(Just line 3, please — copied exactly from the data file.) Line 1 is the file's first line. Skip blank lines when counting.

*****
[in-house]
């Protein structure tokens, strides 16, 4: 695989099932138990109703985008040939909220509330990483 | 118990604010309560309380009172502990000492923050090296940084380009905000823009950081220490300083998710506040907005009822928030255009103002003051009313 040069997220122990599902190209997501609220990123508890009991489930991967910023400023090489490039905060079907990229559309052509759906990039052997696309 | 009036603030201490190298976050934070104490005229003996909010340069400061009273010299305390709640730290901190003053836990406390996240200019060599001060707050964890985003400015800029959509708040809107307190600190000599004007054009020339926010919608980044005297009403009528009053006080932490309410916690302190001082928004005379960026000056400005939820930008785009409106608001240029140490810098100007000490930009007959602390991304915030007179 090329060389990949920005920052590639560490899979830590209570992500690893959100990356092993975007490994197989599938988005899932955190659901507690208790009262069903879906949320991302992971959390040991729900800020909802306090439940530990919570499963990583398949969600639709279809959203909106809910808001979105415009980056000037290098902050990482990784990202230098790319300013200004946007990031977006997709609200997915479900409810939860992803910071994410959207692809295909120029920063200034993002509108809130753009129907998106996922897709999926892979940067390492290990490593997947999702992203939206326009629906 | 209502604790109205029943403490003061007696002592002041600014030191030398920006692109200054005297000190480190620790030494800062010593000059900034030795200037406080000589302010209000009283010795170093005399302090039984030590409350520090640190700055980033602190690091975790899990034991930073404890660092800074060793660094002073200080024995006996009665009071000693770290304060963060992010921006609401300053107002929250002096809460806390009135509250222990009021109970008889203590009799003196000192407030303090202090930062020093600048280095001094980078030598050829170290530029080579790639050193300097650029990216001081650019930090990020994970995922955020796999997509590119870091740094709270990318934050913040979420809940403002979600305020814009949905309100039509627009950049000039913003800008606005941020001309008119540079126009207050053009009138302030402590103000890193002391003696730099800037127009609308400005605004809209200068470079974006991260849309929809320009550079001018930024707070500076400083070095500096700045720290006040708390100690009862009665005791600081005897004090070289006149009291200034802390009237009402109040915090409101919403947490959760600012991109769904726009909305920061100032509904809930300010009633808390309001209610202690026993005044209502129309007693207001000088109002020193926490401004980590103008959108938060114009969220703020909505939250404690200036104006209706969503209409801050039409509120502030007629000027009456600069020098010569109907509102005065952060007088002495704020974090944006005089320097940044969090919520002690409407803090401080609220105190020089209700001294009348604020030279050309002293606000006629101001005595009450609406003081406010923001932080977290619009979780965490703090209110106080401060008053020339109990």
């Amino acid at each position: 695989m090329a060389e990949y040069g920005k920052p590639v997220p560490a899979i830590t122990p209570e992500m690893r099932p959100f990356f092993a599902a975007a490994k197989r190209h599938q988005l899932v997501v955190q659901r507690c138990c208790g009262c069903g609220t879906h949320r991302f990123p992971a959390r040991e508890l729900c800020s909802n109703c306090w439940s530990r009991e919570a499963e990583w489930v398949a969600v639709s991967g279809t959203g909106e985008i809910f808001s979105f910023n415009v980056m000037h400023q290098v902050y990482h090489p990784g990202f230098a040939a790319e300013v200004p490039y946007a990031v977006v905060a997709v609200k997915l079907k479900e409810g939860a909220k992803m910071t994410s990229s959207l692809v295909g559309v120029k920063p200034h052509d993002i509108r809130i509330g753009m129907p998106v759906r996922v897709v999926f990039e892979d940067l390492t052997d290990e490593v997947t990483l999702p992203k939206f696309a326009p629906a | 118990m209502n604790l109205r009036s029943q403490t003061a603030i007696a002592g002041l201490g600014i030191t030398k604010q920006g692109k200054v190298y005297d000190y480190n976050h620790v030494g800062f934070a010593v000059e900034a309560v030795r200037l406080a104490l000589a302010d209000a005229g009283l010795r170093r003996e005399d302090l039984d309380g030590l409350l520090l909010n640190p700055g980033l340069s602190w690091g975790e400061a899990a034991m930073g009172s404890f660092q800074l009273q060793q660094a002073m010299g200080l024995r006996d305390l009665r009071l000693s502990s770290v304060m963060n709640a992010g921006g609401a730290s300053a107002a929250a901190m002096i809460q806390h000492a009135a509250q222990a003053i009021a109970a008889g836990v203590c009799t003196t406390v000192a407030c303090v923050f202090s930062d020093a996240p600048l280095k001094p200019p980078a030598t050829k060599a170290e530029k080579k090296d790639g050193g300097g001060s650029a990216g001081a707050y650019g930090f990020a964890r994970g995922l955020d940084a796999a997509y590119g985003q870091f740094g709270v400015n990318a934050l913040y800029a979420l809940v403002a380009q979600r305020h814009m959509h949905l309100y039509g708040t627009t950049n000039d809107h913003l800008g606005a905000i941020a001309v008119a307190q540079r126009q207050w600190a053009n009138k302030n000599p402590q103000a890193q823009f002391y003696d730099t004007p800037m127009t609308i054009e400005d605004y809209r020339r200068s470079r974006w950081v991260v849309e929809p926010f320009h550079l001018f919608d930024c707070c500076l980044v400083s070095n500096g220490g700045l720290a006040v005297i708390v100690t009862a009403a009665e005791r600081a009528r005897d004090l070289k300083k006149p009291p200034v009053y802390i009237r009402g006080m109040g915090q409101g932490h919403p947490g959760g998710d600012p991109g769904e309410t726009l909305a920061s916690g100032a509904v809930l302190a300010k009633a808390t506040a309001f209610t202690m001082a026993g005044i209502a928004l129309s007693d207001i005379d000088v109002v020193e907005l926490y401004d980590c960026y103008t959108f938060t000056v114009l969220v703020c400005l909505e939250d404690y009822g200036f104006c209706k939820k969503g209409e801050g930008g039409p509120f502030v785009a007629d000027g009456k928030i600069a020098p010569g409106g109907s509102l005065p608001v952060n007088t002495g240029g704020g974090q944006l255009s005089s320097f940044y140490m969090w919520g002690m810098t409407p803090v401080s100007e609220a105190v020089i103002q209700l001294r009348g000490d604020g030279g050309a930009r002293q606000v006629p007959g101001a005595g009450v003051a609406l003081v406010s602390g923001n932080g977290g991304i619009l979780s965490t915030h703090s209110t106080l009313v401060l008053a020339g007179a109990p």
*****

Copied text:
């Amino acid at each position: 695989m090329a060389e990949y040069g920005k920052p590639v997220p560490a899979i830590t122990p209570e992500m690893r099932p959100f990356f092993a599902a975007a490994k197989r190209h599938q988005l899932v997501v955190q659901r507690c138990c208790g009262c069903g609220t879906h949320r991302f990123p992971a959390r040991e508890l729900c800020s909802n109703c306090w439940s530990r009991e919570a499963e990583w489930v398949a969600v639709s991967g279809t959203g909106e985008i809910f808001s979105f910023n415009v980056m000037h400023q290098v902050y990482h090489p990784g990202f230098a040939a790319e300013v200004p490039y946007a990031v977006v905060a997709v609200k997915l079907k479900e409810g939860a909220k992803m910071t994410s990229s959207l692809v295909g559309v120029k920063p200034h052509d993002i509108r809130i509330g753009m129907p998106v759906r996922v897709v999926f990039e892979d940067l390492t052997d290990e490593v997947t990483l999702p992203k939206f696309a326009p629906a | 118990m209502n604790l109205r009036s029943q403490t003061a603030i007696a002592g002041l201490g600014i030191t030398k604010q920006g692109k200054v190298y005297d000190y480190n976050h620790v030494g800062f934070a010593v000059e900034a309560v030795r200037l406080a104490l000589a302010d209000a005229g009283l010795r170093r003996e005399d302090l039984d309380g030590l409350l520090l909010n640190p700055g980033l340069s602190w690091g975790e400061a899990a034991m930073g009172s404890f660092q800074l009273q060793q660094a002073m010299g200080l024995r006996d305390l009665r009071l000693s502990s770290v304060m963060n709640a992010g921006g609401a730290s300053a107002a929250a901190m002096i809460q806390h000492a009135a509250q222990a003053i009021a109970a008889g836990v203590c009799t003196t406390v000192a407030c303090v923050f202090s930062d020093a996240p600048l280095k001094p200019p980078a030598t050829k060599a170290e530029k080579k090296d790639g050193g300097g001060s650029a990216g001081a707050y650019g930090f990020a964890r994970g995922l955020d940084a796999a997509y590119g985003q870091f740094g709270v400015n990318a934050l913040y800029a979420l809940v403002a380009q979600r305020h814009m959509h949905l309100y039509g708040t627009t950049n000039d809107h913003l800008g606005a905000i941020a001309v008119a307190q540079r126009q207050w600190a053009n009138k302030n000599p402590q103000a890193q823009f002391y003696d730099t004007p800037m127009t609308i054009e400005d605004y809209r020339r200068s470079r974006w950081v991260v849309e929809p926010f320009h550079l001018f919608d930024c707070c500076l980044v400083s070095n500096g220490g700045l720290a006040v005297i708390v100690t009862a009403a009665e005791r600081a009528r005897d004090l070289k300083k006149p009291p200034v009053y802390i009237r009402g006080m109040g915090q409101g932490h919403p947490g959760g998710d600012p991109g769904e309410t726009l909305a920061s916690g100032a509904v809930l302190a300010k009633a808390t506040a309001f209610t202690m001082a026993g005044i209502a928004l129309s007693d207001i005379d000088v109002v020193e907005l926490y401004d980590c960026y103008t959108f938060t000056v114009l969220v703020c400005l909505e939250d404690y009822g200036f104006c209706k939820k969503g209409e801050g930008g039409p509120f502030v785009a007629d000027g009456k928030i600069a020098p010569g409106g109907s509102l005065p608001v952060n007088t002495g240029g704020g974090q944006l255009s005089s320097f940044y140490m969090w919520g002690m810098t409407p803090v401080s100007e609220a105190v020089i103002q209700l001294r009348g000490d604020g030279g050309a930009r002293q606000v006629p007959g101001a005595g009450v003051a609406l003081v406010s602390g923001n932080g977290g991304i619009l979780s965490t915030h703090s209110t106080l009313v401060l008053a020339g007179a109990p």